Each new 3,000-foot hole bored into the rolling hills of southeastern Nebraska potentially drills away at a troubling Chinese monopoly.
The drills pull up cylinders of rock in search of exotic minerals like neodymium, praseodymium and ytterbium.
Those "rare earths" are critical ingredients of your car's catalytic converter and your computer's flat-screen display, of smartphones and smart bombs. They make your Prius purr and your lasers shine.
In an age of the digital and the virtual, they are the "hard" in hardware.
In 2010, the world mined 133,000 metric tons of rare earths. Of that, all but 3,000 tons came from China. In the United States there is but one mine -- in Mountain Pass, Calif. -- responsible for the entire country's output.
"There is oil in the Middle East; there is rare earth in China," said Chinese leader Deng Xiaoping in 1992.
The search for rare-earth-rich veins below the corn and soybean fields near Elk Creek could be the beginning of a long American creep back into the mining of ores that form the innards of high technology.
"We could go without this stuff," said Matt Joeckel, a University of Nebraska geologist who also works for the state's Conservation and Survey Division, "if we cared to go back to maybe a 1940s level of technology."
Global demand for rare earths is projected to climb 8 percent a year, while the Chinese have effectively clamped down the growth of supply at zero.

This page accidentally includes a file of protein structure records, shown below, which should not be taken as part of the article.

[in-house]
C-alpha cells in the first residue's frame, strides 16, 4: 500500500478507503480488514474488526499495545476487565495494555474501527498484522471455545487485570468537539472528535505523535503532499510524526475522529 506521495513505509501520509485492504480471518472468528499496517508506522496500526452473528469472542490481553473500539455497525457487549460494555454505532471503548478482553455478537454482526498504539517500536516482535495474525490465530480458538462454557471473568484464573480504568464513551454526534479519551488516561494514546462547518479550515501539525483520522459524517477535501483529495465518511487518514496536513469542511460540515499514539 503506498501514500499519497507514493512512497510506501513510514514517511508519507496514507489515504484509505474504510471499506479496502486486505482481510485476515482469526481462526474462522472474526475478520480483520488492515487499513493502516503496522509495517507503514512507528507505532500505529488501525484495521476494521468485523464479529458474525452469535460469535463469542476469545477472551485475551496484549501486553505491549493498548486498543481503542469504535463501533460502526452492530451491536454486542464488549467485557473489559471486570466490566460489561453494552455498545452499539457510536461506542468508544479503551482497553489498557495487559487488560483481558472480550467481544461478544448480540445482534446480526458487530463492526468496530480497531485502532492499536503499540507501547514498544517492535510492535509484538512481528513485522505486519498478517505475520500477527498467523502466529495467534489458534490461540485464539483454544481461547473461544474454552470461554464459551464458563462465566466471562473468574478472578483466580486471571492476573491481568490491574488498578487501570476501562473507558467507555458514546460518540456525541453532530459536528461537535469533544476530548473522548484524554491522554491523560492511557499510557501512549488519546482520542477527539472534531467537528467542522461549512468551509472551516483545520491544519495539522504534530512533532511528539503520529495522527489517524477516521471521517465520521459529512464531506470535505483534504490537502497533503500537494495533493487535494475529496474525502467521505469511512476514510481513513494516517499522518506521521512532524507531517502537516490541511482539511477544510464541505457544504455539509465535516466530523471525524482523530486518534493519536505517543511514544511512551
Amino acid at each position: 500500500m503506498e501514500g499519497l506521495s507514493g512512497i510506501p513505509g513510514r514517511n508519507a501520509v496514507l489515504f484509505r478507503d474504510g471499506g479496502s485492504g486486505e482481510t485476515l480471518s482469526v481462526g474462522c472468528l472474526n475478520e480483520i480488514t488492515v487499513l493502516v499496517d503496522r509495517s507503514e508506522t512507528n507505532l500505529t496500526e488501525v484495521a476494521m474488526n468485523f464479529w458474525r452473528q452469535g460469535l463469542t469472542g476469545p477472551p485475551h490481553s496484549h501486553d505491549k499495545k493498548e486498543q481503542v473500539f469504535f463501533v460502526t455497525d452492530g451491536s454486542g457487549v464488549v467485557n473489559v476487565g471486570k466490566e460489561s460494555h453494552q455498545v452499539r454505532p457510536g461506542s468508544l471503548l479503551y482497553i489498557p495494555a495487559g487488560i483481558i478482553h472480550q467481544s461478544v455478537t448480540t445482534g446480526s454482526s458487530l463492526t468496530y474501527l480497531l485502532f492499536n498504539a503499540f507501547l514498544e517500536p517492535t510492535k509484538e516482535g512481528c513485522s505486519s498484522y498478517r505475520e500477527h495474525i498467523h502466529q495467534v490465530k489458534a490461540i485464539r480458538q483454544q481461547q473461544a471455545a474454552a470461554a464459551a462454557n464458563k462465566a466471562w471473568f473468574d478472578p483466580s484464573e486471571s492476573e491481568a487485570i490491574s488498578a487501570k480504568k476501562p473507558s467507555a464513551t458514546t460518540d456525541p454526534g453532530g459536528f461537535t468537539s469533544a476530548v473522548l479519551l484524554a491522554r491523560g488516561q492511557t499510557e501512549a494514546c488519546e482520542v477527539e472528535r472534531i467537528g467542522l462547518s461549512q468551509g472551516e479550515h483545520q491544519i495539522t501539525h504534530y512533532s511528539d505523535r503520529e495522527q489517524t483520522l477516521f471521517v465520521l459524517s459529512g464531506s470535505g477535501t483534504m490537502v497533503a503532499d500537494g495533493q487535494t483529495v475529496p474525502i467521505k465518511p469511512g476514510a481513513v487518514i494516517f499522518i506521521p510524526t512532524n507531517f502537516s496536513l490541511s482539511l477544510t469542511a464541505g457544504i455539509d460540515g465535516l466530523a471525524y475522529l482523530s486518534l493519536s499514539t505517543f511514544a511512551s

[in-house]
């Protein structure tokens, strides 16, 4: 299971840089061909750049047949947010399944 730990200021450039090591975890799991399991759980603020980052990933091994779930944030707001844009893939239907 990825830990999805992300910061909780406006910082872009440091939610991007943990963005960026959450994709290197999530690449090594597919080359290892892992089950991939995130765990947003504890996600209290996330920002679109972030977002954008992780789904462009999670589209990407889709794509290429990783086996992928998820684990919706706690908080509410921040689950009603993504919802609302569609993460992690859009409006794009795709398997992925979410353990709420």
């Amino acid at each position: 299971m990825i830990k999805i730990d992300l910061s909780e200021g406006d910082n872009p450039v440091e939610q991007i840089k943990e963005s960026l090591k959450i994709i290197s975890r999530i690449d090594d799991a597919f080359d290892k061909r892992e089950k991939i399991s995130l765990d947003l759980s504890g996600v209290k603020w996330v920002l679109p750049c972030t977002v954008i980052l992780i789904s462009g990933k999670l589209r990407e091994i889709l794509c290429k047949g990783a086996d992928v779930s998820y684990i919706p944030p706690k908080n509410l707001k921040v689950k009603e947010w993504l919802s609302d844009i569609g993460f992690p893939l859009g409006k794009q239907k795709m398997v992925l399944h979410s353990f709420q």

A U.S. Energy Department report last year warned that supplies are "at risk" of disruption. Limits on Chinese exports could increasingly mean that high-tech equipment made with rare earths will only be made in China.
General Electric led a small parade of American manufacturers testifying to Congress this month urging the country to spur its own production.
At stake isn't just the ability to make a better cellphone (tiny magnets make for tiny speakers) or a sharper television picture (the phosphor red in screens comes from europium). The elements are critical to oil refineries and cutting-edge medical care. And rare earths play a growing role in making our modern military more modern.
Without rare earths, satellite-guided bombs would weigh three times as much. A hybrid motor contemplated for a new class of naval destroyer would be in jeopardy. Night-vision goggles would go dark.
Some in Congress have suggested the country's national security is threatened if supplies run too short.
Clumped mostly at the bottom of the periodic table, the 17 rare-earth elements range in color from silver to gray. They are not truly rare. Cerium, for instance, is three times as abundant in the Earth's crust as lead.
Still, rare earths are often found mixed with other ores, and it's rare to find concentrations that make mining profitable.
The story of the deposits in southeast Nebraska dates back perhaps 500 million years, when underground volcanic activity spilled lava into subterranean pathways. That magma cooled quickly and left an unusual deposit of carbonatites laced with rare earths.
Some 50 years ago, state geologists surveying southeast Nebraska found two oddities around Elk Creek. The rocks were more magnetic than most, and were denser.
Those findings drew the attention of mining company Molycorp Minerals in the late 1970s and early 1980s. It drilled holes across the landscape and pulled out 90,000 feet of core samples.
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